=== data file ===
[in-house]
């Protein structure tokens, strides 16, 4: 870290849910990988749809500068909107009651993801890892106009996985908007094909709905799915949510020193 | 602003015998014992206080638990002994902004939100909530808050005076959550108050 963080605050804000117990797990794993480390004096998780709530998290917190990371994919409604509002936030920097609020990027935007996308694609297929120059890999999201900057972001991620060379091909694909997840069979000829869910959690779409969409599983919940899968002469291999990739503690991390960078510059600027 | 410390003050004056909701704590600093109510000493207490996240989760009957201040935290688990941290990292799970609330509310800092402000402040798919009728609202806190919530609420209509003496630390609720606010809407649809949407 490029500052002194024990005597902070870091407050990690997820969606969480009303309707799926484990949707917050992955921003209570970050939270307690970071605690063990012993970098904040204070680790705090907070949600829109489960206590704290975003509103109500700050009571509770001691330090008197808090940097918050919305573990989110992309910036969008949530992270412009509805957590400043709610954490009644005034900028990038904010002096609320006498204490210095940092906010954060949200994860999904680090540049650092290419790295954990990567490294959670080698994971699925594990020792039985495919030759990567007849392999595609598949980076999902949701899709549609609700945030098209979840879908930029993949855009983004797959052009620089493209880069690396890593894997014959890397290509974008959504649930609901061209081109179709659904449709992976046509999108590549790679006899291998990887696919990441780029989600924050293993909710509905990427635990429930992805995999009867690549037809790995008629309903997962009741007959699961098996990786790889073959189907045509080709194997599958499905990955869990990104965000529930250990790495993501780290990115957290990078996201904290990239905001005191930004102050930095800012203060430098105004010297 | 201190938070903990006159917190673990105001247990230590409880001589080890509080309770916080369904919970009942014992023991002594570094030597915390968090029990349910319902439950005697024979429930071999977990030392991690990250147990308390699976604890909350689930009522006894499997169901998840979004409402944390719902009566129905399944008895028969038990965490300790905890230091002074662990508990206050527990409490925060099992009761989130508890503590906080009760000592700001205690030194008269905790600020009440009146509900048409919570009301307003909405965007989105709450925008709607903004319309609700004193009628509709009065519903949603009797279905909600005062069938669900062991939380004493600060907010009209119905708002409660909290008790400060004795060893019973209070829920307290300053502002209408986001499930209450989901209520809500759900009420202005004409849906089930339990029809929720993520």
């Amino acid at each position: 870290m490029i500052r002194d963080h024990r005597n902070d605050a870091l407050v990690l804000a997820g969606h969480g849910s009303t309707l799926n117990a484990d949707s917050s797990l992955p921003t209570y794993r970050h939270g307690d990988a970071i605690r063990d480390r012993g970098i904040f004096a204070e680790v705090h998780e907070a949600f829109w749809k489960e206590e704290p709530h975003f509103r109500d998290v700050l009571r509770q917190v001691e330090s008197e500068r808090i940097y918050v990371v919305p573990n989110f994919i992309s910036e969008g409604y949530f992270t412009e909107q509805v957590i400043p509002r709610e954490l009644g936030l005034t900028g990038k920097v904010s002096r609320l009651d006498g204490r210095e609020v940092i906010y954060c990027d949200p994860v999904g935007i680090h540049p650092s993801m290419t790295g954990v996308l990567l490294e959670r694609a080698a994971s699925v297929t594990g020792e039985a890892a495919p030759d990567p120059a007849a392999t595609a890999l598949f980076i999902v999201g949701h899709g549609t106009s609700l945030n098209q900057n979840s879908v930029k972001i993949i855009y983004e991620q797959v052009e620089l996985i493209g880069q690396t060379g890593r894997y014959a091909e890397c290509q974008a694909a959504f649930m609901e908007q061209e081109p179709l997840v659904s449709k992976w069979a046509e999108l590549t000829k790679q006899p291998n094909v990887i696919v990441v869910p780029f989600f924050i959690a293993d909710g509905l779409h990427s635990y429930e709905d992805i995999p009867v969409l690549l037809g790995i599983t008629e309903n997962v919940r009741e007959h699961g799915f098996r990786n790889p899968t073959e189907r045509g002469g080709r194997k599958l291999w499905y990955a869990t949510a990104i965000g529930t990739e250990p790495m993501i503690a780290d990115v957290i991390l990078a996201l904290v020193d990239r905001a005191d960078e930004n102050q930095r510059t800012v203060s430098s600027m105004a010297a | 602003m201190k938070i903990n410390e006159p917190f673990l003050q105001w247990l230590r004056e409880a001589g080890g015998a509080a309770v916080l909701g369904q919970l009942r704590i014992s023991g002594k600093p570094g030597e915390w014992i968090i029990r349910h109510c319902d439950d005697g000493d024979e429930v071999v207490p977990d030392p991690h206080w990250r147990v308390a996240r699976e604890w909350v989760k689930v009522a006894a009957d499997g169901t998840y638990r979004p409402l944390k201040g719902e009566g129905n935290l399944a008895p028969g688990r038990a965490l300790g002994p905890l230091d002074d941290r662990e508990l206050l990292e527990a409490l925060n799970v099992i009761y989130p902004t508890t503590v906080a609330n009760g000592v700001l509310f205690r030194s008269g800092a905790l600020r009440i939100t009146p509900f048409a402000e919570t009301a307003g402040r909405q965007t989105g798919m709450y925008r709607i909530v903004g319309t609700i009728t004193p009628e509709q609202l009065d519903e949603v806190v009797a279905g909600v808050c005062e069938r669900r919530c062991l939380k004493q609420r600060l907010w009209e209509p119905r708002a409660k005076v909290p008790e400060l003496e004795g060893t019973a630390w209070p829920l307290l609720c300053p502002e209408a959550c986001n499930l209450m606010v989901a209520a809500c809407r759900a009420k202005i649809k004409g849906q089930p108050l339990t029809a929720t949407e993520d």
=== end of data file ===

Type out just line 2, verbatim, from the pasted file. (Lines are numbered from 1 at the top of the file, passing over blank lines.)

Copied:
């Protein structure tokens, strides 16, 4: 870290849910990988749809500068909107009651993801890892106009996985908007094909709905799915949510020193 | 602003015998014992206080638990002994902004939100909530808050005076959550108050 963080605050804000117990797990794993480390004096998780709530998290917190990371994919409604509002936030920097609020990027935007996308694609297929120059890999999201900057972001991620060379091909694909997840069979000829869910959690779409969409599983919940899968002469291999990739503690991390960078510059600027 | 410390003050004056909701704590600093109510000493207490996240989760009957201040935290688990941290990292799970609330509310800092402000402040798919009728609202806190919530609420209509003496630390609720606010809407649809949407 490029500052002194024990005597902070870091407050990690997820969606969480009303309707799926484990949707917050992955921003209570970050939270307690970071605690063990012993970098904040204070680790705090907070949600829109489960206590704290975003509103109500700050009571509770001691330090008197808090940097918050919305573990989110992309910036969008949530992270412009509805957590400043709610954490009644005034900028990038904010002096609320006498204490210095940092906010954060949200994860999904680090540049650092290419790295954990990567490294959670080698994971699925594990020792039985495919030759990567007849392999595609598949980076999902949701899709549609609700945030098209979840879908930029993949855009983004797959052009620089493209880069690396890593894997014959890397290509974008959504649930609901061209081109179709659904449709992976046509999108590549790679006899291998990887696919990441780029989600924050293993909710509905990427635990429930992805995999009867690549037809790995008629309903997962009741007959699961098996990786790889073959189907045509080709194997599958499905990955869990990104965000529930250990790495993501780290990115957290990078996201904290990239905001005191930004102050930095800012203060430098105004010297 | 201190938070903990006159917190673990105001247990230590409880001589080890509080309770916080369904919970009942014992023991002594570094030597915390968090029990349910319902439950005697024979429930071999977990030392991690990250147990308390699976604890909350689930009522006894499997169901998840979004409402944390719902009566129905399944008895028969038990965490300790905890230091002074662990508990206050527990409490925060099992009761989130508890503590906080009760000592700001205690030194008269905790600020009440009146509900048409919570009301307003909405965007989105709450925008709607903004319309609700004193009628509709009065519903949603009797279905909600005062069938669900062991939380004493600060907010009209119905708002409660909290008790400060004795060893019973209070829920307290300053502002209408986001499930209450989901209520809500759900009420202005004409849906089930339990029809929720993520």